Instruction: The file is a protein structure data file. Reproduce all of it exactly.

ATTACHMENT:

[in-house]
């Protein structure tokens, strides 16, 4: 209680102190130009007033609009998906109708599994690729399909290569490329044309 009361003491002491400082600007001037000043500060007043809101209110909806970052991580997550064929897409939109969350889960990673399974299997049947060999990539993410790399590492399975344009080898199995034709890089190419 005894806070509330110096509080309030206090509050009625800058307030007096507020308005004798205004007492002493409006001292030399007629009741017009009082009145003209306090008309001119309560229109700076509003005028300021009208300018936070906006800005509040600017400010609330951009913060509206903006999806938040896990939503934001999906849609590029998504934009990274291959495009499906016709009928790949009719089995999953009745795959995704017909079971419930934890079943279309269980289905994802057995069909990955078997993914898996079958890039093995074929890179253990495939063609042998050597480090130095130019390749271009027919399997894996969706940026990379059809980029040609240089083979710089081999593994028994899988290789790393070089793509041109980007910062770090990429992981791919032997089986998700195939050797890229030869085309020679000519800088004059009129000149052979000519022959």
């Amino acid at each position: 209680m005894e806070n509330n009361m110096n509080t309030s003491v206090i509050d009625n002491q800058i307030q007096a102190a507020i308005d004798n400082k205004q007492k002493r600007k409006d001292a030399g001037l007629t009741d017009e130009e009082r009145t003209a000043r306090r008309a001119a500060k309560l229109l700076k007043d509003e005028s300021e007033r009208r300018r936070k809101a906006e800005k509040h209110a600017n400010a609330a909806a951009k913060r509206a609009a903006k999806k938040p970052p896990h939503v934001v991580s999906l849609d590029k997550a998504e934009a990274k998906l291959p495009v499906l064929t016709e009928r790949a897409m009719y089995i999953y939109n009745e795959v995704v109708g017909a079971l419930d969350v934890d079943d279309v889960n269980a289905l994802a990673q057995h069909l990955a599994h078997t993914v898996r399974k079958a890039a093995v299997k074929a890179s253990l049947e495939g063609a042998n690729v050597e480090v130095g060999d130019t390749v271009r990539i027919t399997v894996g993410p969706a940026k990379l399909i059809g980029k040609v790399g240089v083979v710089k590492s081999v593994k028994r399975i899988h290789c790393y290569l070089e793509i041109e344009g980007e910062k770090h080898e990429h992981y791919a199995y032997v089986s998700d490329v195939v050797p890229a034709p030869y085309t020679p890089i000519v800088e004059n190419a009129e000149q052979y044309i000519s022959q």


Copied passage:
[in-house]
């Protein structure tokens, strides 16, 4: 209680102190130009007033609009998906109708599994690729399909290569490329044309 009361003491002491400082600007001037000043500060007043809101209110909806970052991580997550064929897409939109969350889960990673399974299997049947060999990539993410790399590492399975344009080898199995034709890089190419 005894806070509330110096509080309030206090509050009625800058307030007096507020308005004798205004007492002493409006001292030399007629009741017009009082009145003209306090008309001119309560229109700076509003005028300021009208300018936070906006800005509040600017400010609330951009913060509206903006999806938040896990939503934001999906849609590029998504934009990274291959495009499906016709009928790949009719089995999953009745795959995704017909079971419930934890079943279309269980289905994802057995069909990955078997993914898996079958890039093995074929890179253990495939063609042998050597480090130095130019390749271009027919399997894996969706940026990379059809980029040609240089083979710089081999593994028994899988290789790393070089793509041109980007910062770090990429992981791919032997089986998700195939050797890229030869085309020679000519800088004059009129000149052979000519022959």
């Amino acid at each position: 209680m005894e806070n509330n009361m110096n509080t309030s003491v206090i509050d009625n002491q800058i307030q007096a102190a507020i308005d004798n400082k205004q007492k002493r600007k409006d001292a030399g001037l007629t009741d017009e130009e009082r009145t003209a000043r306090r008309a001119a500060k309560l229109l700076k007043d509003e005028s300021e007033r009208r300018r936070k809101a906006e800005k509040h209110a600017n400010a609330a909806a951009k913060r509206a609009a903006k999806k938040p970052p896990h939503v934001v991580s999906l849609d590029k997550a998504e934009a990274k998906l291959p495009v499906l064929t016709e009928r790949a897409m009719y089995i999953y939109n009745e795959v995704v109708g017909a079971l419930d969350v934890d079943d279309v889960n269980a289905l994802a990673q057995h069909l990955a599994h078997t993914v898996r399974k079958a890039a093995v299997k074929a890179s253990l049947e495939g063609a042998n690729v050597e480090v130095g060999d130019t390749v271009r990539i027919t399997v894996g993410p969706a940026k990379l399909i059809g980029k040609v790399g240089v083979v710089k590492s081999v593994k028994r399975i899988h290789c790393y290569l070089e793509i041109e344009g980007e910062k770090h080898e990429h992981y791919a199995y032997v089986s998700d490329v195939v050797p890229a034709p030869y085309t020679p890089i000519v800088e004059n190419a009129e000149q052979y044309i000519s022959q």